I had a silly Facebook tiff with the same friend and his dad, who is a pretty successful poet and lecturer in English literature at various top universities, because they couldn't see why on earth I might think of discussing sexism with my son when I (hopefully) read stories from Greek myth with him in a few years time. FFS. They quite earnestly (and patronisingly - I do after all have a degree in Classics and philosophy, grr) told me that the Odyssey isn't sexist because it's full of "strong women" like Circe. Then they got annoyed when I pointed out that actually the stereotype of women (but only if they're beautiful) being dangerous, malicious, sly enchantresses luring men away from their families and "men's work" with the sexual attractions that poor men with their so much higher sex drives just can't resist is part of the "wives or whores" story made up to excuse violence against women and pointed out that if they thought about it they'd probably realize they knew quite a few women who'd suffered horribly because of the idealisation of the beautiful, evil enchantress. Apparently it was mean of me to "politicise" a nice children's version of Homer. I was grrr that someone who should know better (a lecturer in his 60s ffs - I suppose he was still a teenager in 1968, but still) is teaching literature to young women and men and is so ignorant of (what should be) such a huge part of his subject.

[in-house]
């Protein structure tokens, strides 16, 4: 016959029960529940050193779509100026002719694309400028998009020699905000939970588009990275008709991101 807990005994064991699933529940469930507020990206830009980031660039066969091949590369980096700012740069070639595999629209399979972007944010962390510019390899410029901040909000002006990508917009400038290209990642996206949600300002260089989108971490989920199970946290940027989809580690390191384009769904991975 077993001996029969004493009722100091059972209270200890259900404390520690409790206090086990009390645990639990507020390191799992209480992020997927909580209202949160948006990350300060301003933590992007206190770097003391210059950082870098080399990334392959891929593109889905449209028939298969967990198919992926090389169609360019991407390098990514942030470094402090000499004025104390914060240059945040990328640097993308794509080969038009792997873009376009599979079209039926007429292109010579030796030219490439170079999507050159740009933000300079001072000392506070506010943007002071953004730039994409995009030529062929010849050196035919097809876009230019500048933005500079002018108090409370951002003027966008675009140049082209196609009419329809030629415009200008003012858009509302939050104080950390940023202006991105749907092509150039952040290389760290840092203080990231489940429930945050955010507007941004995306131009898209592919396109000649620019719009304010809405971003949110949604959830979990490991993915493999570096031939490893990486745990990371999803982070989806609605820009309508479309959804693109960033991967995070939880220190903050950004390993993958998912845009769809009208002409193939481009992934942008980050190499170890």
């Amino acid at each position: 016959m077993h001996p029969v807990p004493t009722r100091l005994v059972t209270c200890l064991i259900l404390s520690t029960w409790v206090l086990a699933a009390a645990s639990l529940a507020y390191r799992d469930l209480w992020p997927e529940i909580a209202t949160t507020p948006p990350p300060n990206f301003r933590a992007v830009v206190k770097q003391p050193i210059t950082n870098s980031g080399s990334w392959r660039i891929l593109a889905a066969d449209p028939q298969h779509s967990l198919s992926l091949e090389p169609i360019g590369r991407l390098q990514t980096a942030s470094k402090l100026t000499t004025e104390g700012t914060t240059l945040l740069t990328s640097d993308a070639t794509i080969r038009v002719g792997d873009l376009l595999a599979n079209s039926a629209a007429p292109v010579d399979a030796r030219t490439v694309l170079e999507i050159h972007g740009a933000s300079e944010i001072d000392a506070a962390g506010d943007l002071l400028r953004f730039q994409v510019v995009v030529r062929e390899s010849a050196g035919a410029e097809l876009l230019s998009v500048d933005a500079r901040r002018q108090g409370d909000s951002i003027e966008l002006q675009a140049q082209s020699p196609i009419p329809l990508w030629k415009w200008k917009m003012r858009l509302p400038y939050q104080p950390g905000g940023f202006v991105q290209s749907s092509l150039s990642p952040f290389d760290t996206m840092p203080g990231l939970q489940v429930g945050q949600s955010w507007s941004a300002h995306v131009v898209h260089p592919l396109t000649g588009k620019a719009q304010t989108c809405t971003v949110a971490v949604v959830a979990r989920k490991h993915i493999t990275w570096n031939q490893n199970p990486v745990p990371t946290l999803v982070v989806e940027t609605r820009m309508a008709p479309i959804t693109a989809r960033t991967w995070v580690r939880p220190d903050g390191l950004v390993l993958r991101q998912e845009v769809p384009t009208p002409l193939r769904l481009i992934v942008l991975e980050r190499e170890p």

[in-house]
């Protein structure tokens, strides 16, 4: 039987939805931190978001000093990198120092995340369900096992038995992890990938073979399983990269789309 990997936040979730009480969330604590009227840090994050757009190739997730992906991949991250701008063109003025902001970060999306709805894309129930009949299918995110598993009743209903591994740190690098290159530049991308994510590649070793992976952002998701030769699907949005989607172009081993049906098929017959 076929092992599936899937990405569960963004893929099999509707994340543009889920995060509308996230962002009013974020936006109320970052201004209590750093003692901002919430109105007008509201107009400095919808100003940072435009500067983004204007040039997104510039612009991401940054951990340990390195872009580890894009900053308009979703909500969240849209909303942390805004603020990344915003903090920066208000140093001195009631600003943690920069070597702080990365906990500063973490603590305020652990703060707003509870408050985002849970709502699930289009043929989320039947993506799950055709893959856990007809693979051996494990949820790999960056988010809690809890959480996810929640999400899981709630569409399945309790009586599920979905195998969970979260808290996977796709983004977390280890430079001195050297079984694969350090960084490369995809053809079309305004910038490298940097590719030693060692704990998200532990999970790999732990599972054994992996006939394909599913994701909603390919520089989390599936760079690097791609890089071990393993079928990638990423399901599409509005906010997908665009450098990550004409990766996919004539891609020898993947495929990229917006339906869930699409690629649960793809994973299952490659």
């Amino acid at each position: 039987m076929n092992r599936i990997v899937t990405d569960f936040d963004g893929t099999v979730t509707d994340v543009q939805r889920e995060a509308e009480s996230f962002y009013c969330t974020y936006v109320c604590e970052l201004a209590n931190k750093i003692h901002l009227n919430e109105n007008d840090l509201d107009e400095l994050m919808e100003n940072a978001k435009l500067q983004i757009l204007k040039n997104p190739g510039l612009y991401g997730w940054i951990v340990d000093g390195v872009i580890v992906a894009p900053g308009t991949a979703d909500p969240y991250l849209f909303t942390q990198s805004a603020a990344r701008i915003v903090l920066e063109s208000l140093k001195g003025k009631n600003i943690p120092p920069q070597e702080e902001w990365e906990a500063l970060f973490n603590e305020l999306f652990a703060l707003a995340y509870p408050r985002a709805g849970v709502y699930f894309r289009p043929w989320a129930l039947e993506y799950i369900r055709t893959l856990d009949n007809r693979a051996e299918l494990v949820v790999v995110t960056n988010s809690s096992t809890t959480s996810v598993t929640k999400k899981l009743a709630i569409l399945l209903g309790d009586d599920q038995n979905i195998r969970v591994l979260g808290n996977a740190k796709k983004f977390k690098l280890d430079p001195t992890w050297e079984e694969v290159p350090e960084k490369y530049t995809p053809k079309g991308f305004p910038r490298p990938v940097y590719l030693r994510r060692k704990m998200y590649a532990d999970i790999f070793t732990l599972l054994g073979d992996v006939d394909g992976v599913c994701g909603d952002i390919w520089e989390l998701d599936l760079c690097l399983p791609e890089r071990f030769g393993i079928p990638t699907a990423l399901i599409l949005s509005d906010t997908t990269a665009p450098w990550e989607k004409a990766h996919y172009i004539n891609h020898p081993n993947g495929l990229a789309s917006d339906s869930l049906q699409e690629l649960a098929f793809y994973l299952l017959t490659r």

(I met up with said friend's mother last week and told on him, and she told me that her husband, the poet, had suddenly announced to her when my friend was 2 that he'd met an Italian countess and was leaving her. And he left her alone in a foreign country struggling on benefits as a single parent. So I feel vindicated!)

Sorry silly waffle rant.

There is a point to it, which is that I think people need to realize where these things begin in supposedly trivial, stupid things they say in their utter ignorance. I see these supposedly small and innocent things as horrifyingly evil little pulls on the lever by people ignorant (without excuse) of what lies at the other end of the pivot. If that makes sense.

Date: 2016-12-09 02:25 am (UTC)
ironed_orchid: (meh)
From: [personal profile] ironed_orchid
White ribbon day here is probably co-opted from the Canadian model, but is about domestic violence against women.

First Dog on the Moon had the perfect cartoon about it and about awareness raising in general last year: White Ribbon Day

Date: 2016-12-09 02:30 am (UTC)
ironed_orchid: pin up girl reading kant (intellectual hottie (green))
From: [personal profile] ironed_orchid
Some of their cartoons are better than others, but I rarely disagree with them. First Dog is a national treasure.